The Wilton High School student-run club Reshaping Reality aims to tackle body
positivity and self-love. Next week they hope to bring that message to younger students who may be more vulnerable to self-image issues through “Middle Schoolers in the Mirror,” an interactive program held at the Wilton Library.

The program, which will have sessions on two consecutive Tuesdays (May 23 and May 30), focuses on educating middle school students about the challenges and warning signs of eating disorders, as well as how to maintain a healthy body image.

The students of Reshaping Reality decided to center their efforts around middle schoolers after noticing the impact self-image had on their own experiences.

“We chose to do this with the middle schoolers because as high school students, we
know in middle school we faced these issues with social pressure and self-esteem
problems,” Jolene Massad, current WHS junior and co-president of Reshaping
Reality, said. “We saw a lot of our friends struggle through eating disorders and other damaging health behaviors — we wanted to help them know these warning signs, but also help them help themselves.”

Massad and the other students in Reshaping Reality will lead program at the library with eating disorder coach Oriana Laflamme using activities, discussions, videos and body image exercises to support their message. Most activities are planned around navigating online presence and distinguishing the ‘fake’ from the ‘real’ as middle schoolers start using social media.

They chose to cap each session at 20 students to offer more one-on-one, personal support for participants. Both workshops will be held from 3:30-5 p.m., and require registration beforehand.

At the end of her freshman year, Massad was approached by a friend from Staples High School in Westport about a club called Reshaping Reality; in her sophomore year, Massad founded its WHS chapter and now currently serves as co-president with fellow junior Vivian Eckert.

Reshaping Reality board members (L-R) Ella Dempster, Vivian Eckert, Jolene Massad, and Poppy Herve.

Every Tuesday at 7:45 a.m., a come-and-go crowd of around 30 members gathers in the classroom of their advisor, English teacher Heather Delude. When they aren’t planning outreach events to educate the middle and high school students, the group spends its meetings sharing the members’ own experiences with body positivity, as well as practicing self-care activities and affirmations.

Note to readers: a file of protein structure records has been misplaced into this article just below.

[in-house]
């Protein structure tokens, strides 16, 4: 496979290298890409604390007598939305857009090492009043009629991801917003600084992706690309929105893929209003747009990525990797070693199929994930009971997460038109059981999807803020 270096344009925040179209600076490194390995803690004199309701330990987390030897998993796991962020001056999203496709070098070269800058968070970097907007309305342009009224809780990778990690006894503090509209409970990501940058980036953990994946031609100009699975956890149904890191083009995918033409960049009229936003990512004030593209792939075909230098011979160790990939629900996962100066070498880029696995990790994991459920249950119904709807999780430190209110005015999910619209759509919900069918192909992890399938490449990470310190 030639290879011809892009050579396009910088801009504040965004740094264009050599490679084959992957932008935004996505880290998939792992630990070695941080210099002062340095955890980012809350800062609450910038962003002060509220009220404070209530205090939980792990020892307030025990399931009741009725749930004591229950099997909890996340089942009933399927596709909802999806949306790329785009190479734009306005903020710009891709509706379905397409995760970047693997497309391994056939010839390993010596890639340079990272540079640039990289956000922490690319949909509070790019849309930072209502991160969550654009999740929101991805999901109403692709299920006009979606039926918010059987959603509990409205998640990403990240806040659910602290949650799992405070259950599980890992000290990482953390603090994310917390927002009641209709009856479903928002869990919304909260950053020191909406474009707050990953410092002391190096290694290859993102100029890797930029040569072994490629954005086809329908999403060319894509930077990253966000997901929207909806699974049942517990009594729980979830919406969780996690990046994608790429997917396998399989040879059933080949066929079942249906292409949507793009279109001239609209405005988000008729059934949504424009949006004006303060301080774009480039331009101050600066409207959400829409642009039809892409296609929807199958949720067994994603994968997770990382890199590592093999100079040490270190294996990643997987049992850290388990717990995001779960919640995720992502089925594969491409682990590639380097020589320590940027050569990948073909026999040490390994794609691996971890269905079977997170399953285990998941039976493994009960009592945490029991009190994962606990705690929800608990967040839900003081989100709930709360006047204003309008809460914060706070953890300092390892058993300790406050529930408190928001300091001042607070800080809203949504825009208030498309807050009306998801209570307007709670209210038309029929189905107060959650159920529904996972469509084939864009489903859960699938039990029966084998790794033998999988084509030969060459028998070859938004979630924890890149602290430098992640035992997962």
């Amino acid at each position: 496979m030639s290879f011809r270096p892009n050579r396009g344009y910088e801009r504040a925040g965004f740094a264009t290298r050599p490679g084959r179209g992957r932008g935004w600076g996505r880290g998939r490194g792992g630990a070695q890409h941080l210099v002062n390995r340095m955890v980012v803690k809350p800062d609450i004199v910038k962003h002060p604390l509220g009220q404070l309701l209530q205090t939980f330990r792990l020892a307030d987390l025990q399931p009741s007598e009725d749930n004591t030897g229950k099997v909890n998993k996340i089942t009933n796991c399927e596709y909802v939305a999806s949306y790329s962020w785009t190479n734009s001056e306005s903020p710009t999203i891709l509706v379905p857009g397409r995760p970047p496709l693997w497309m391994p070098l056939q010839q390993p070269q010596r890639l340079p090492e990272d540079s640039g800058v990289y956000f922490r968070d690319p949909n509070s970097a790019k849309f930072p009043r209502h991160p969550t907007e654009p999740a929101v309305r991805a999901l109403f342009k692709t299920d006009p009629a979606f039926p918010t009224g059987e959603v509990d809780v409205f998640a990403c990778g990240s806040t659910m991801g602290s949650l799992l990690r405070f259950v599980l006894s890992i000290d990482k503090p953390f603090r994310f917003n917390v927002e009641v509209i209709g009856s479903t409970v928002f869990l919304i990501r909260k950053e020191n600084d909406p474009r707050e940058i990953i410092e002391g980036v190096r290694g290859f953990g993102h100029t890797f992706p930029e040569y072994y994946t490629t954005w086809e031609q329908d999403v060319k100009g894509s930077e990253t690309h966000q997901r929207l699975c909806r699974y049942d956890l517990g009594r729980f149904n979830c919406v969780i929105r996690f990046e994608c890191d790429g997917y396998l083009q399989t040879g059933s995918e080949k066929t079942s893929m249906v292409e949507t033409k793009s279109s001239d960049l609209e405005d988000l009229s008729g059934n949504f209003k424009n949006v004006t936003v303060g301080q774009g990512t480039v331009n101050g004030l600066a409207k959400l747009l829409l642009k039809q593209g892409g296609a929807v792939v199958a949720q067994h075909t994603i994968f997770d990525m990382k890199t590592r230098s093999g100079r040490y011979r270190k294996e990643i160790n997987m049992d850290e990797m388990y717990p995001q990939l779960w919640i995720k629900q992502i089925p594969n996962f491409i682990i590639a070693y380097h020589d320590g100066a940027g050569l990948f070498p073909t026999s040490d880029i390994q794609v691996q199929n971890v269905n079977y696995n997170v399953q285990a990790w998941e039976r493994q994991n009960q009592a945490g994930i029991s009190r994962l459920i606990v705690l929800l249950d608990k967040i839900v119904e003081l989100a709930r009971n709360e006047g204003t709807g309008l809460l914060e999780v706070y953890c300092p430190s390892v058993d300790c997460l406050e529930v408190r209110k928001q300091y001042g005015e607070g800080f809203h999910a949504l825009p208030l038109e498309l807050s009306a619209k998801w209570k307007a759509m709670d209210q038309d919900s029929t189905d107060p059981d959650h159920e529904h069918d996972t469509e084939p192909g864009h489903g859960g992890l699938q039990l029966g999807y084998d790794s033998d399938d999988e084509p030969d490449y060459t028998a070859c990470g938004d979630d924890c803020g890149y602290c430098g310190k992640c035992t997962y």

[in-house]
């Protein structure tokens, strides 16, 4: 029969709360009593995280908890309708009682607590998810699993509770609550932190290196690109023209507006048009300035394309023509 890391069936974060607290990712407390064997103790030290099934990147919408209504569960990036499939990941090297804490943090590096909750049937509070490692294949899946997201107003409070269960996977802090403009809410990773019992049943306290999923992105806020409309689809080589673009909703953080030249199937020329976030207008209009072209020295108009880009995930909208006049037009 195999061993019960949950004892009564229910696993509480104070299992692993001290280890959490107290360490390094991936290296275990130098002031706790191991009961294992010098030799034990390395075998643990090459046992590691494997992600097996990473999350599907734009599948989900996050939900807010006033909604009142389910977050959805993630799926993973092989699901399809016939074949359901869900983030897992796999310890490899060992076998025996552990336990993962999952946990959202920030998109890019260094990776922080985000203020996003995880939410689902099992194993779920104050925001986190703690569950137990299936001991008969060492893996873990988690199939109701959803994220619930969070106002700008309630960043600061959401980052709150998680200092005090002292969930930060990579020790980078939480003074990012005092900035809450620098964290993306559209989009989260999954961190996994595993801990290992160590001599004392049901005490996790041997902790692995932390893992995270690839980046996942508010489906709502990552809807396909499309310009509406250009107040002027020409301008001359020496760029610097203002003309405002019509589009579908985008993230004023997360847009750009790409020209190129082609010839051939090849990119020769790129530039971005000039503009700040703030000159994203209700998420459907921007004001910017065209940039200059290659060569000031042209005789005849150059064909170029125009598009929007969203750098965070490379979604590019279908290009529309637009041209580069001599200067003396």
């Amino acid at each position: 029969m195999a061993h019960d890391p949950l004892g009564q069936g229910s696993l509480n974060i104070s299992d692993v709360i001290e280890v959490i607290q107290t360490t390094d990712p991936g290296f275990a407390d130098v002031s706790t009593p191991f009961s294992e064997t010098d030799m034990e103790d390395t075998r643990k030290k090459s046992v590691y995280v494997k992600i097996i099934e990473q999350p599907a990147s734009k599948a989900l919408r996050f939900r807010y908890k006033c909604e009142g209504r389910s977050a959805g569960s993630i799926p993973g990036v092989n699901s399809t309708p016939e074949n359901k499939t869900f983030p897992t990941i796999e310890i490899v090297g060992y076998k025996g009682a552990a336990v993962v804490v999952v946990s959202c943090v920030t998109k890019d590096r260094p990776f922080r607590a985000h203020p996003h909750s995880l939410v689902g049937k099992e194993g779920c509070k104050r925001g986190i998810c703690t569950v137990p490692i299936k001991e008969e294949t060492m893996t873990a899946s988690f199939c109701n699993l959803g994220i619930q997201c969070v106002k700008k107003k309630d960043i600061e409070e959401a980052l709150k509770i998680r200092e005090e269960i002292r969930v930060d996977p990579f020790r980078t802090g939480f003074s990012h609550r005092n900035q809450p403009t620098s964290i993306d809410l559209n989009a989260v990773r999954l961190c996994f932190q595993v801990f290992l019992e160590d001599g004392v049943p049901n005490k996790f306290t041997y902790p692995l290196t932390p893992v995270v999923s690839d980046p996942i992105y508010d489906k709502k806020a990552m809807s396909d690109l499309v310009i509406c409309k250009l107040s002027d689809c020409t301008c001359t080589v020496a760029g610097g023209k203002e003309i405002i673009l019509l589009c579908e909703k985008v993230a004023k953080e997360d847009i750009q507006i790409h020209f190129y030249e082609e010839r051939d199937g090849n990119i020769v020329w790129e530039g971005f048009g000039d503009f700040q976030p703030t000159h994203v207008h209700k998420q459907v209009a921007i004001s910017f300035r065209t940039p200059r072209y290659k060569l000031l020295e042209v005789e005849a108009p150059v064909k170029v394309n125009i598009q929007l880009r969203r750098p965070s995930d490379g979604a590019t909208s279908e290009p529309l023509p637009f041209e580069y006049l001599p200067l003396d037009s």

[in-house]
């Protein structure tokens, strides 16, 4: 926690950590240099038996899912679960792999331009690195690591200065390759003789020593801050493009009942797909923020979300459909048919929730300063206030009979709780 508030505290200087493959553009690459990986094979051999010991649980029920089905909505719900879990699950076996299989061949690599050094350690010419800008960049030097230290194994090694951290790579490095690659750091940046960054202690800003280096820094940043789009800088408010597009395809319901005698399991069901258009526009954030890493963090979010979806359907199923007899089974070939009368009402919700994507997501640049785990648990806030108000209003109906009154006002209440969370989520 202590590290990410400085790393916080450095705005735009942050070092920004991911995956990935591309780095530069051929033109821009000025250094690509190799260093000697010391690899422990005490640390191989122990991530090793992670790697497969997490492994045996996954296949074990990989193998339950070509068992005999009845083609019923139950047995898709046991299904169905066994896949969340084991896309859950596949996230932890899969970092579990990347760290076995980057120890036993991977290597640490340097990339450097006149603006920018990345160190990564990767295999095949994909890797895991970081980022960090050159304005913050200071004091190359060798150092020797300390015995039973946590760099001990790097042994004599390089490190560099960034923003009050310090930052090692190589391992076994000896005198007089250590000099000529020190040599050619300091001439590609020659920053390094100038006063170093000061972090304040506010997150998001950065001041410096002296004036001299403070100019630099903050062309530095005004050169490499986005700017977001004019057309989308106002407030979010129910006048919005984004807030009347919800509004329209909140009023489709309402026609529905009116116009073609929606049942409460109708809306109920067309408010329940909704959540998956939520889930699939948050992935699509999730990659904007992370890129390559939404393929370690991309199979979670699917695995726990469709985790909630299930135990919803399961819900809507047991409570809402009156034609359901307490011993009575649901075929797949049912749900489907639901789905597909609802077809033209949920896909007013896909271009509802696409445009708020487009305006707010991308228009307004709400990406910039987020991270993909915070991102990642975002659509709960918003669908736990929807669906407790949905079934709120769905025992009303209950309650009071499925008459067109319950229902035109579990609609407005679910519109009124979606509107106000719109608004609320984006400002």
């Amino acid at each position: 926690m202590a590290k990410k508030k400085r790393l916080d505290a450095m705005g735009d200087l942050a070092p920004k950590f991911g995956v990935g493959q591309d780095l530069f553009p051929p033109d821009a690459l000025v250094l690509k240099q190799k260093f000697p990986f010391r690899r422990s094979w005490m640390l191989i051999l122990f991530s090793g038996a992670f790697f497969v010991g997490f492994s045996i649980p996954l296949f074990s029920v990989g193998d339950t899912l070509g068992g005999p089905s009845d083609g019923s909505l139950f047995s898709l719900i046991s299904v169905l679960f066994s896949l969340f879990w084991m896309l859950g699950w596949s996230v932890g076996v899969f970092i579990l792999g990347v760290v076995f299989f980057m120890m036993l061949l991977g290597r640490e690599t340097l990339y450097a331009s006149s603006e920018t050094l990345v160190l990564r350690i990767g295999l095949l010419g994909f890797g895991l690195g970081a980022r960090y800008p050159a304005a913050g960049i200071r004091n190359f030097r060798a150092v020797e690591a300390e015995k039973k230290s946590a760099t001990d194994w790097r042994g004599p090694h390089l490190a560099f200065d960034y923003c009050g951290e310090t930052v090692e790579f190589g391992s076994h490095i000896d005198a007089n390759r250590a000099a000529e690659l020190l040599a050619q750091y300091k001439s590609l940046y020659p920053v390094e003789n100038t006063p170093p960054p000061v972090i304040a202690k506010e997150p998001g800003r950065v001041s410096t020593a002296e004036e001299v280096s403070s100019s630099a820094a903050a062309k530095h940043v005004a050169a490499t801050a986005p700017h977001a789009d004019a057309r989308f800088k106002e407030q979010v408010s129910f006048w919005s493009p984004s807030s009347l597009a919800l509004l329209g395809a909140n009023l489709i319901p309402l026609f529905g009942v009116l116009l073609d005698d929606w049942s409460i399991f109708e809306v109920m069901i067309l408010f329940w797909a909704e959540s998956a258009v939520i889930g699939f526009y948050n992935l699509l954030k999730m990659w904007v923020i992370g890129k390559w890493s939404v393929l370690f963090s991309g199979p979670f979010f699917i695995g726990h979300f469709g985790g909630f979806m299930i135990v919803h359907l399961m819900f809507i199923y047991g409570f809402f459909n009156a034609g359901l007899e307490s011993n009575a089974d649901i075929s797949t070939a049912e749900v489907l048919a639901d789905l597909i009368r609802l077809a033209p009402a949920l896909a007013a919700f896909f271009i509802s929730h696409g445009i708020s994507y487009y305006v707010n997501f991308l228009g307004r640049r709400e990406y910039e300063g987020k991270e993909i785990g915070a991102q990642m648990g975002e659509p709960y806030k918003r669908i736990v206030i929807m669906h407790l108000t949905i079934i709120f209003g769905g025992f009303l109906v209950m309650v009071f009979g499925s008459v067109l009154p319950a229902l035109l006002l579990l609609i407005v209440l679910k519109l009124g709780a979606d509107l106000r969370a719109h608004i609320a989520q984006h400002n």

“I just thought it was a very safe and inviting space, and that I’d be able to share stuff
with girls in the club,” club treasurer/secretary Poppy Herve said. “A lot of my friends have said things like, ‘Oh, I don’t like this part about me,’ or ‘This girl has
something else’ — it’s very built into Wilton High School and the culture of Wilton High School, and I don’t think that people realize the impact of it.”

Club founders first approached Delude about Reshaping Reality after she had led an in-class activity on the book Fahrenheit 451 examining media and its impact on the body image of one of the book’s characters. She readily agreed to become the club advisor.

DeLude emphasizes that, while most members are female, the club serves all students regardless of gender. She noted a stigma around male body image that needs remedy, particularly when it comes to the effect of fitness influencers online.

Reshaping Reality is holistic in its review of body positivity, bringing in guest speakers trained as mental health professionals and nutritionists as well as speakers with personal experience in body image and self-esteem issues. Delude stresses that body positivity “extends beyond the body — it’s more about just accepting yourself for who you are.”

Around WHS, the club has established resources for students to utilize for
questions or concerns about self-image. In April, Reshaping Reality also invited
Laflamme to speak to an audience of students as part of its exhibit for Wilton High
School’s annual Festival

“To me, this can be a life-or-death issue in some cases — I’m sure some health classes
cover it, but I would like this to be something that should be part of everyone’s
education,” Delude said. “I think we’re making sure that we’re not only approaching this sensitively but also responsibly.”

Disclosure: one of the individuals interviewed in this story is related to the editor of GMW.

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